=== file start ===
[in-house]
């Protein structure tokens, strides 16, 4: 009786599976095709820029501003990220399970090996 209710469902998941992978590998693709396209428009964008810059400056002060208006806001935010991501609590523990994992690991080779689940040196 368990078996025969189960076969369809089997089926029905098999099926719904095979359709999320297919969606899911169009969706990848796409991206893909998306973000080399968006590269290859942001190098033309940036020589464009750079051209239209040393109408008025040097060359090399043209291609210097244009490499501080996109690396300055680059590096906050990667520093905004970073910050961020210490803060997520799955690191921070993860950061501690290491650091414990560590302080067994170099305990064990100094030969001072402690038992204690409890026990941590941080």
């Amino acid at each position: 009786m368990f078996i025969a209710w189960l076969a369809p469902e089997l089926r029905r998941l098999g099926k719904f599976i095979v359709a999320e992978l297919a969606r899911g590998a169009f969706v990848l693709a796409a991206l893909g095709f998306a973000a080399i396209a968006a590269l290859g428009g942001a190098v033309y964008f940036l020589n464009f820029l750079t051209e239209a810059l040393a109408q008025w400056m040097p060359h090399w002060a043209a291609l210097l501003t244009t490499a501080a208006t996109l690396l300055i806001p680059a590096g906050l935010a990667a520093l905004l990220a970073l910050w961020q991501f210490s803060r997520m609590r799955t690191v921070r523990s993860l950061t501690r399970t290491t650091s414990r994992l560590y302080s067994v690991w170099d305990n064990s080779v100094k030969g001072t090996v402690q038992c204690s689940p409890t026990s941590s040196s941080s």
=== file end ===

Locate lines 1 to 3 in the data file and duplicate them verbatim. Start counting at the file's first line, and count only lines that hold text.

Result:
[in-house]
């Protein structure tokens, strides 16, 4: 009786599976095709820029501003990220399970090996 209710469902998941992978590998693709396209428009964008810059400056002060208006806001935010991501609590523990994992690991080779689940040196 368990078996025969189960076969369809089997089926029905098999099926719904095979359709999320297919969606899911169009969706990848796409991206893909998306973000080399968006590269290859942001190098033309940036020589464009750079051209239209040393109408008025040097060359090399043209291609210097244009490499501080996109690396300055680059590096906050990667520093905004970073910050961020210490803060997520799955690191921070993860950061501690290491650091414990560590302080067994170099305990064990100094030969001072402690038992204690409890026990941590941080």
């Amino acid at each position: 009786m368990f078996i025969a209710w189960l076969a369809p469902e089997l089926r029905r998941l098999g099926k719904f599976i095979v359709a999320e992978l297919a969606r899911g590998a169009f969706v990848l693709a796409a991206l893909g095709f998306a973000a080399i396209a968006a590269l290859g428009g942001a190098v033309y964008f940036l020589n464009f820029l750079t051209e239209a810059l040393a109408q008025w400056m040097p060359h090399w002060a043209a291609l210097l501003t244009t490499a501080a208006t996109l690396l300055i806001p680059a590096g906050l935010a990667a520093l905004l990220a970073l910050w961020q991501f210490s803060r997520m609590r799955t690191v921070r523990s993860l950061t501690r399970t290491t650091s414990r994992l560590y302080s067994v690991w170099d305990n064990s080779v100094k030969g001072t090996v402690q038992c204690s689940p409890t026990s941590s040196s941080s």